Non-Compete Clauses in Action
Previously on our blog, we discussed the enforceability of non-compete clauses. It is important to be familiar with the concept not only for contracting purposes, but also from the standpoint of being either an employer or employee. Recently, this issue has been in California state news, as it appears that large companies are trying to enforce non-compete clauses that are found in employment agreements of low-wage workers.
The case at issue involved Benny Almeida, a former employee of the company ServiceMaster. While at ServiceMaster, Almeida was paid $15-an-hour for his cleaning job. Another company reached out to him and offered to pay him $18 an hour to do cleaning work there. Almeida took the higher paying job, but was then threatened with legal action from ServiceMaster. The reason is because Almeida’s employment agreement with ServiceMaster contained a non-compete provision allegedly prohibiting him from doing similar work in the same geographic area as the ServiceMaster location. ServiceMaster has claimed that the non-compete provision is to prevent ServiceMaster from training employees only to see their efforts benefit competitors.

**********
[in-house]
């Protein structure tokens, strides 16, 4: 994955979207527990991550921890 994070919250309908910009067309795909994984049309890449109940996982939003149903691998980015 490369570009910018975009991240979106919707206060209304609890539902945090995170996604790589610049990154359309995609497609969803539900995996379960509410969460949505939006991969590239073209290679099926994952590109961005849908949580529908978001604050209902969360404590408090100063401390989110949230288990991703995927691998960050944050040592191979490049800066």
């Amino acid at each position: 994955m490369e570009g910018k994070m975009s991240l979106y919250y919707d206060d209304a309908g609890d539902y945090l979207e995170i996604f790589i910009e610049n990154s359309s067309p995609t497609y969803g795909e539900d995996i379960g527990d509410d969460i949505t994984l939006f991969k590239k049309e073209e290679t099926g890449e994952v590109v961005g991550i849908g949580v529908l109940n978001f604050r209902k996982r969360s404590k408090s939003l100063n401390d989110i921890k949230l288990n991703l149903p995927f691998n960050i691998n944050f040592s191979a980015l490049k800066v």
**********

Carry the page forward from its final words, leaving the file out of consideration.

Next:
As we discussed previously, non-compete provisions are heavily disfavored both by the Courts and by the public policy codified in the laws of the California Labor Code. However, the Code provides one exception to this general rule, allowing non-compete agreements between individuals selling the goodwill of a business, so as to protect a company’s intellectual property, trade secrets, or client lists.
Considering the intent behind the law, it is unlikely that a low-wage worker such as Almeida will be bound to a non-compete agreement with his or her previous employer. But as shown by the Almeida case, there is still uncertainty about the line between illegal and permissible non-compete contract provisions and whether employers can or (economically) should enforce the non-compete provisions in their employment contracts.
Ezer Williamson Law provides a wide range of both transactional and litigation services to individuals and businesses. We have successfully prosecuted and defended various types of business and property claims. Contact us at (310) 277-7747 to see how we can help you with your business law concerns.